Equity markets are known to be inherently volatile. It is for this reason that financial advisors advising investors to invest in equity markets generally do so after gauging their risk appetite, with an added caveat to invest with a long-term investment horizon.
Yet, every bout of volatility in the equity market is generally received by an even stronger bout of panic reaction from investors resulting in hasty and nasty decisions such as selling of investments, discontinuation of Systematic Investment Plans (SIPs) etc., with little realization that such kind of spontaneous reactions to market volatility would in fact convert investors’ notional (book) losses into actual losses.
Similarly, by discontinuing the ongoing SIPs during market corrections, investors in fact give away the opportunities to get value bargains when the markets eventually get cheaper after corrections.
The situation here can be compared to a ‘sale season’ where shoppers are known to hunt for best bargains on quality products. The idea is to get the best value on the money spent. Such is the euphoria for a sale season that many shoppers in fact tend to prepare their wish lists well in advance and wait for the sale season to take off to make their purchases.
Unfortunately, this kind of euphoria is grossly amiss in the case of equity investing, where generally an investor, who, in a market upcycle, is willing to invest an ‘X’ amount in an equity investment, shies away from investing in the same equity instrument even when it is available at a price much lower than ‘X’ following the market correction. It is rather unfortunate to see this contrary human behavior for equity investing where the willingness to buy expensive is much stronger than the inclination to buy the same investment at cheaper rates. While here one may argue that it is not possible for investors to gauge what levels are attractive for investing, this is also precisely the point that we are trying to make.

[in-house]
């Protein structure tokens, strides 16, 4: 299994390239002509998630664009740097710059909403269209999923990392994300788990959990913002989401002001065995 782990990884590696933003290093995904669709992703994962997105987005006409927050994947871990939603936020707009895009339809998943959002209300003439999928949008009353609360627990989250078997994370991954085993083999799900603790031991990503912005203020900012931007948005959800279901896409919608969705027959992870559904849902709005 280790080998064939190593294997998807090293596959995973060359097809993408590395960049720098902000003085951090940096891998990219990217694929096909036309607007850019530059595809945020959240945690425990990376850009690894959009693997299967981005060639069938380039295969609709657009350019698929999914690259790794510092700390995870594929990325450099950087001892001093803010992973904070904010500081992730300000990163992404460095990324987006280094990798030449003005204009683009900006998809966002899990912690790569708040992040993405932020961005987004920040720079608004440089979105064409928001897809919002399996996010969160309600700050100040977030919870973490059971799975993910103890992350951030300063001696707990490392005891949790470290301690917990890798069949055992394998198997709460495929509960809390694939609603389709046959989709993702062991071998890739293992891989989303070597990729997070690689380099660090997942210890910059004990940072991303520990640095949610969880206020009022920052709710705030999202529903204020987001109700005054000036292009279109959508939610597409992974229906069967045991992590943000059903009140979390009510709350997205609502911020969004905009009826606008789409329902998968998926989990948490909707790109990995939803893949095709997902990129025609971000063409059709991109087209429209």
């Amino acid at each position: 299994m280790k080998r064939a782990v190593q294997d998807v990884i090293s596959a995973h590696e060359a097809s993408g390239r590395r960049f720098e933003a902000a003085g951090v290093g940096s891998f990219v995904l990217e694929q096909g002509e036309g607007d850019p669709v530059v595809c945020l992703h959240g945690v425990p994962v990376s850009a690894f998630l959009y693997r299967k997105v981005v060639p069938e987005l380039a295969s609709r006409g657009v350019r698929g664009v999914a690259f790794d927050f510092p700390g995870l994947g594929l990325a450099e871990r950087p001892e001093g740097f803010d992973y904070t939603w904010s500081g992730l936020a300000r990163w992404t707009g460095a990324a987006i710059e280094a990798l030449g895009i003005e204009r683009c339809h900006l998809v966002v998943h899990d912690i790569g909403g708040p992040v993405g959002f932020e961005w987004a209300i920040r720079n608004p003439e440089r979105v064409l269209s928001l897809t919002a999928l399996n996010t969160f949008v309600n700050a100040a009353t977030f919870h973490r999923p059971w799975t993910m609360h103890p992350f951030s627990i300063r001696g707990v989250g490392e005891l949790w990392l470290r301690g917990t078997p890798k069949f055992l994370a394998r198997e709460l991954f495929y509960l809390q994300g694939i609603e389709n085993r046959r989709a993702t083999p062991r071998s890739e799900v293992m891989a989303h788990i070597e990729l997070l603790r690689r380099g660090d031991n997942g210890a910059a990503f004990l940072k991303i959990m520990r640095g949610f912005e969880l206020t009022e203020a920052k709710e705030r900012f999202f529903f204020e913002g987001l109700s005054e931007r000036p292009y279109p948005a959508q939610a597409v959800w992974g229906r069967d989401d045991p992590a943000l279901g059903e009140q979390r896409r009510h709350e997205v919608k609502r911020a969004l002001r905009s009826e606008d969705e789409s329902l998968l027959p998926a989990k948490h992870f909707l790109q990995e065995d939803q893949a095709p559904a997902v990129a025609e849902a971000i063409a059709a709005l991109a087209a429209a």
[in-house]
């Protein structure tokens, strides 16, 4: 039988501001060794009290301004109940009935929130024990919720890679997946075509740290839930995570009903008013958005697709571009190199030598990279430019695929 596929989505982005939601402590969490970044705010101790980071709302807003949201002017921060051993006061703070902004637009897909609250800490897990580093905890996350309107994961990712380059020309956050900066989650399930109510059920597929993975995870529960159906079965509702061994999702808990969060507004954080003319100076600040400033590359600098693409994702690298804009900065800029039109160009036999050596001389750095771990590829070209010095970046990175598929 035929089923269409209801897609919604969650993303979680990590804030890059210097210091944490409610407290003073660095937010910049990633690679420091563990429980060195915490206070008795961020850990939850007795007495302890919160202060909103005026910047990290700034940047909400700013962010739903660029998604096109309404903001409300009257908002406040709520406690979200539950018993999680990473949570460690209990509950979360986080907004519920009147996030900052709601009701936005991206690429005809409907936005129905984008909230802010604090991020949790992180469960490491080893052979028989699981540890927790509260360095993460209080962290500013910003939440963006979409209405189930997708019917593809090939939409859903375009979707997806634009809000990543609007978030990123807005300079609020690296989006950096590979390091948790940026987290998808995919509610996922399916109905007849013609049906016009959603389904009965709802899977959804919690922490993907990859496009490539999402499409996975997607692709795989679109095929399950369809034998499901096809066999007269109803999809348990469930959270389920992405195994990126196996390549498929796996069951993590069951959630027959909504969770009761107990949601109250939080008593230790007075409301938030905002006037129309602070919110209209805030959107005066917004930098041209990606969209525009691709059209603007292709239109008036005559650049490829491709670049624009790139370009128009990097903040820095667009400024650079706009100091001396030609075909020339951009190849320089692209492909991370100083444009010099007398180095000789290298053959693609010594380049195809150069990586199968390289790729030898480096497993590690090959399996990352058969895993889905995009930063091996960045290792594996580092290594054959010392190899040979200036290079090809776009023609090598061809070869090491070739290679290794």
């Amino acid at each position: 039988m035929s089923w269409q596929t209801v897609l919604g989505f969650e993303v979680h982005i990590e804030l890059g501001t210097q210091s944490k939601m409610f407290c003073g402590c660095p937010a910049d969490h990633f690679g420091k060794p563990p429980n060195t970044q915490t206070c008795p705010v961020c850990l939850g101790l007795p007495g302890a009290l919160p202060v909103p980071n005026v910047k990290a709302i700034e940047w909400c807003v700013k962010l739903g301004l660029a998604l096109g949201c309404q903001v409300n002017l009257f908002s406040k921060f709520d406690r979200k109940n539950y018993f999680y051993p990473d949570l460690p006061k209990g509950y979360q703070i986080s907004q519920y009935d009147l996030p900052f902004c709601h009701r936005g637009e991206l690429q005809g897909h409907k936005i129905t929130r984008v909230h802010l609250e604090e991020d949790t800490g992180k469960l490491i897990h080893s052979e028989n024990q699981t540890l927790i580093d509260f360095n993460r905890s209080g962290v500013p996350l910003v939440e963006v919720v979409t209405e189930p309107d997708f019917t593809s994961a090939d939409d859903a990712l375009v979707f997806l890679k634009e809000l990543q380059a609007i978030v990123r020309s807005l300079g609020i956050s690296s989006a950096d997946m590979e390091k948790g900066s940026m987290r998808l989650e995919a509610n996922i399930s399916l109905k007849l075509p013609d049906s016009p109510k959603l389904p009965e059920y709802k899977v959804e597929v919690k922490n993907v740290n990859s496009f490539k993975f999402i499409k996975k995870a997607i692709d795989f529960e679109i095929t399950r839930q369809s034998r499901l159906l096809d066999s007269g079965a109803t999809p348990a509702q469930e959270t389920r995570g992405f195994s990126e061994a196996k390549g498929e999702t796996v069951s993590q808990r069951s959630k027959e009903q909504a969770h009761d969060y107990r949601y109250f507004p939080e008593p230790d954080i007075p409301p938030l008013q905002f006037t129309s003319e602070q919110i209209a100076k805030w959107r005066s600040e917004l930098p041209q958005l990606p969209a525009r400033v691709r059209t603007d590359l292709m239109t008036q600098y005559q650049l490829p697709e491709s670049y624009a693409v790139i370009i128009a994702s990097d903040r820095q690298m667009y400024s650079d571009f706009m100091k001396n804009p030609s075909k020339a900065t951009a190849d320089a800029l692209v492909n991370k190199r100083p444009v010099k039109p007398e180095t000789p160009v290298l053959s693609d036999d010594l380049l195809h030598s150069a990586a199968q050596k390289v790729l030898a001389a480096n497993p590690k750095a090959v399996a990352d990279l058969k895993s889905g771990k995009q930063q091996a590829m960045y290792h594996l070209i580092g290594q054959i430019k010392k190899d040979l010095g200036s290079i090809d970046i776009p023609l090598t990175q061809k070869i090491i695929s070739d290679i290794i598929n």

There is no point in timing the market since the market, inherent to its nature, will continue to move in cycles – ups and downs. While investing only in up cycles could be damaging, most investors would neither want not wait for a downcycle – out of presumed fears of losing. Investors here need to believe that a down market does not and should not imply end to equity investing and that every downcycle is, sooner or later, followed by an upcycle and vice-versa. This cycle of ups and downs is an almost certain trait of equity market. The only thing that is not certain here is the time…or the length of the downcycle or upcycle.
So, the only ideal approach to invest in equities is to invest across all cycles – ups and downs, and eventually, even out expensive purchases with cheaper ones over time. This is where systematic investing or SIPs are the most sought after medium of investing and this also explains why one should never discontinue SIPs in downcycles since it is only during market corrections that investors can get the best value of their money and investments.
Also, investors should do well to remember that equity investment is majorly done with an intention to meet one’s long-term financial goals, and asset allocation is the key to make the most of any investment. Investors should thus consult their financial advisors to help better understand their allocation to equities and other assets in every market condition and plan investments accordingly to optimally gain from their investments.
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